Sports arenas

What’s next for the dilapidated Magnuson building: a Hollywood soundstage or more sports arenas?

Seattle Parks and Recreation has issued a request for proposals to redevelop and operate a 144,000 square foot complex with two aircraft hangars.

The last large undeveloped building of the former naval air base in what is now Seattle’s Magnuson Park could become a giant movie fortress.

Or a lacrosse complex. Or an archery range. Or both. Or something else.

Seattle Parks and Recreation this month released a Request for Proposals (RFP) for the renovation and operation of the 144,000 square foot double hangar known as Building 2, and Hollywood-level film production can do part of at least one proposition.

“We’ve gotten calls for everything from swimming pools to basketball, archery, movie production and rock climbing, some really bold and interesting ideas,” said Cheryl Fraser, director of strategic awareness of the parks.

The ministry asked for proposals for a number of buildings in Magnuson Park in 2005, but no one was interested in Building 2, Fraser said. “Since then we have received many inquiries about space,” she said, leading to the new RFP.

Between 1975 and 2005, the US Navy ceded 364 acres of the station on the Sand Point Peninsula to Seattle Parks and the University of Washington.

Building 2, used until 1970 as an aircraft assembly and repair shop, includes a 15,484 square foot north hangar built in 1929 and a 32,548 square foot hangar built in 1941. There are also workshops here. , offices and mezzanines.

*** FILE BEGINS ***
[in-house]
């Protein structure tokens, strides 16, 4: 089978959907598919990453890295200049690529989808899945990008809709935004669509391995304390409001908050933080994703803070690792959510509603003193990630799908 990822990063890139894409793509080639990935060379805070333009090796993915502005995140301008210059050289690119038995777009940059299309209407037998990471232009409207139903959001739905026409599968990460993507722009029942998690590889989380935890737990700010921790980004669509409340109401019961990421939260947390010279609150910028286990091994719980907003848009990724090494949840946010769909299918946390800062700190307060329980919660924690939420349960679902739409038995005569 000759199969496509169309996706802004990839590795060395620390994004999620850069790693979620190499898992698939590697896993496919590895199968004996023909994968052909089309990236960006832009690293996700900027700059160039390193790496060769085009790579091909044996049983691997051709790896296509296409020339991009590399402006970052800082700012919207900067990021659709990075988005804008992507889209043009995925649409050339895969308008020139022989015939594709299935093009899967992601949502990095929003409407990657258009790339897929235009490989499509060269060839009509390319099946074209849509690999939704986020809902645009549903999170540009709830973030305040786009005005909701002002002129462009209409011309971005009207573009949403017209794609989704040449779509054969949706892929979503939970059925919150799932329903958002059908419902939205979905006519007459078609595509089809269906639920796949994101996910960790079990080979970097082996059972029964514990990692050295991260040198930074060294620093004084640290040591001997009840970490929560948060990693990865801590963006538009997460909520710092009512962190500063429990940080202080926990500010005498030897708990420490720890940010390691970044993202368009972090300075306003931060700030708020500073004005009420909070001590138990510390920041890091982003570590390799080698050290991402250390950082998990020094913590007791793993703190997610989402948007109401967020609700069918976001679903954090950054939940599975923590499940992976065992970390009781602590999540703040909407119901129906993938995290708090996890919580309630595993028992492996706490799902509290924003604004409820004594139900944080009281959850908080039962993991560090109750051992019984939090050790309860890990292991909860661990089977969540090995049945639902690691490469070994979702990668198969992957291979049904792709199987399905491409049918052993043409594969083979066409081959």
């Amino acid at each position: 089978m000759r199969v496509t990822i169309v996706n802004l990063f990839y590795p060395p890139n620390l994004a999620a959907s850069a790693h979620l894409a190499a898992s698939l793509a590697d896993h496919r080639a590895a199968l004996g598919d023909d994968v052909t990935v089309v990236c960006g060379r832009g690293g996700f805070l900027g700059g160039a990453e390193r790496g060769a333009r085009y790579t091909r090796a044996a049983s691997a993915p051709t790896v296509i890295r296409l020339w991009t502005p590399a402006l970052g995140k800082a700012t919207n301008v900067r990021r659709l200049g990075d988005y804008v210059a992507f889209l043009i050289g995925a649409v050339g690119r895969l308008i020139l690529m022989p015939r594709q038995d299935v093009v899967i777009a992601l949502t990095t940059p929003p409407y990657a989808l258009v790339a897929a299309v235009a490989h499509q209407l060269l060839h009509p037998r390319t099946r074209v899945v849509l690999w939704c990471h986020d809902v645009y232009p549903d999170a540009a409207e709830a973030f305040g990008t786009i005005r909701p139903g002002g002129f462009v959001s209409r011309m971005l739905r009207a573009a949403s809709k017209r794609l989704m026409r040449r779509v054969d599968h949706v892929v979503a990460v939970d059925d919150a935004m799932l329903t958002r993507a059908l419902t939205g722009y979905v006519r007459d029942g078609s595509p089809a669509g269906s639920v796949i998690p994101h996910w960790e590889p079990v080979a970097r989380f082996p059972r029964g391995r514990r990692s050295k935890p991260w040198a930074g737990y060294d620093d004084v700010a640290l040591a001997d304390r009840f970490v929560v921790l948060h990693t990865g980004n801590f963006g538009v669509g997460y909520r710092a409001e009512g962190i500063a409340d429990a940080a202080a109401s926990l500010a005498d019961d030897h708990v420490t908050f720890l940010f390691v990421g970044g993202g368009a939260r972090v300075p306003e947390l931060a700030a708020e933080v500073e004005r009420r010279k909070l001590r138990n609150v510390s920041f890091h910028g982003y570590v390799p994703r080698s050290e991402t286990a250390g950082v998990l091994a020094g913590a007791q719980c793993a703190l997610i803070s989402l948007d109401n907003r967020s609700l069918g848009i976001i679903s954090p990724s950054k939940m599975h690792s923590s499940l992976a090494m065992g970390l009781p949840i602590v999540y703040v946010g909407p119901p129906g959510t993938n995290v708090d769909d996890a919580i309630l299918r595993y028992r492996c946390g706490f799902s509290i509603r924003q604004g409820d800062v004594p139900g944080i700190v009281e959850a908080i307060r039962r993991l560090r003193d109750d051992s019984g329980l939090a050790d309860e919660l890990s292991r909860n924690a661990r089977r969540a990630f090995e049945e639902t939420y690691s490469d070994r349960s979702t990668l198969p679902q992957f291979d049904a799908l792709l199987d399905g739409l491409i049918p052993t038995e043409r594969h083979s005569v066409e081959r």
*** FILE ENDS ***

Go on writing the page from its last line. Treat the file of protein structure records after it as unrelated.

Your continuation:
The north hangar’s truss ceiling rises 45 feet above an expanse more than half the size of a football field. There are puddles of water on the concrete floor, and the mezzanines are strewn with pigeon droppings. Some roof windows are still blackened, a reminder that enemy planes were considered a threat during World War II.

Basic work to get a certificate of occupancy will cost whoever has the winning proposal at least $ 20 million, Fraser said. The roof must be replaced, the utilities must be redone and seismic reinforcement is necessary. The complete redevelopment of Building 2 will cost much more.


But the ramshackle hangar is huge enough to let the imagination run wild, and when Kate Becker is there, her imagination races to filmmaking.

Becker runs the Seattle Office of Film and Music and works with industry players who can submit a proposal. Seattle is losing markets to cities like Vancouver, British Columbia, because it lacks a soundstage – a huge black box where movies can be produced.

“Our competitors all have sound stages,” she said. “It is the largest open-air public building north of LA. This is an opportunity that we must pay attention to. “

Building 2 has been used in several ways since 1970. The US Coast Guard briefly occupied part of the structure, as did the US Marine Corps.

From 1992 to 2001, this site and other sites in Magnuson Park were used by film production companies. Building 2 played a role in 1995’s “Assassins”, starring Sylvester Stallone and Antonio Banderas.